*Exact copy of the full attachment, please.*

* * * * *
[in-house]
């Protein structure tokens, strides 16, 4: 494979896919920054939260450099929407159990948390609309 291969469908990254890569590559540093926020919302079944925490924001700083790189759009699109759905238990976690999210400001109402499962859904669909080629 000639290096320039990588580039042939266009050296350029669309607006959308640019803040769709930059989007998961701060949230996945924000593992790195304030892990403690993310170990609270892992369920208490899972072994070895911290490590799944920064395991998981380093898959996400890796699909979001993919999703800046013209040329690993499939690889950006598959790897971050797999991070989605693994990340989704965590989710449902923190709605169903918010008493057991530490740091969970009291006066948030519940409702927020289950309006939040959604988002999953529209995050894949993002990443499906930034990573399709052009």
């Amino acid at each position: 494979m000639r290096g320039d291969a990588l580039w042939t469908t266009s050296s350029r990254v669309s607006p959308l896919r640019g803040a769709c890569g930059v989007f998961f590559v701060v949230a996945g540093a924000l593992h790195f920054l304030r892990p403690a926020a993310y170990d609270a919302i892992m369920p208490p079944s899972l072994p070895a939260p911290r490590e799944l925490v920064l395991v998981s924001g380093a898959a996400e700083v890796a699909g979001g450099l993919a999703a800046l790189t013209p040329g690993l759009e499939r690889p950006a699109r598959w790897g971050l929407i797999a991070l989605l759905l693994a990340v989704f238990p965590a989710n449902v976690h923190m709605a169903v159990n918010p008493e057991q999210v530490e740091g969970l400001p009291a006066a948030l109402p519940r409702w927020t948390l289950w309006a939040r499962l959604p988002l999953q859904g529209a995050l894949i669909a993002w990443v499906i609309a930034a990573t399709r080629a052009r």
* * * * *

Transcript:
[in-house]
């Protein structure tokens, strides 16, 4: 494979896919920054939260450099929407159990948390609309 291969469908990254890569590559540093926020919302079944925490924001700083790189759009699109759905238990976690999210400001109402499962859904669909080629 000639290096320039990588580039042939266009050296350029669309607006959308640019803040769709930059989007998961701060949230996945924000593992790195304030892990403690993310170990609270892992369920208490899972072994070895911290490590799944920064395991998981380093898959996400890796699909979001993919999703800046013209040329690993499939690889950006598959790897971050797999991070989605693994990340989704965590989710449902923190709605169903918010008493057991530490740091969970009291006066948030519940409702927020289950309006939040959604988002999953529209995050894949993002990443499906930034990573399709052009």
């Amino acid at each position: 494979m000639r290096g320039d291969a990588l580039w042939t469908t266009s050296s350029r990254v669309s607006p959308l896919r640019g803040a769709c890569g930059v989007f998961f590559v701060v949230a996945g540093a924000l593992h790195f920054l304030r892990p403690a926020a993310y170990d609270a919302i892992m369920p208490p079944s899972l072994p070895a939260p911290r490590e799944l925490v920064l395991v998981s924001g380093a898959a996400e700083v890796a699909g979001g450099l993919a999703a800046l790189t013209p040329g690993l759009e499939r690889p950006a699109r598959w790897g971050l929407i797999a991070l989605l759905l693994a990340v989704f238990p965590a989710n449902v976690h923190m709605a169903v159990n918010p008493e057991q999210v530490e740091g969970l400001p009291a006066a948030l109402p519940r409702w927020t948390l289950w309006a939040r499962l959604p988002l999953q859904g529209a995050l894949i669909a993002w990443v499906i609309a930034a990573t399709r080629a052009r």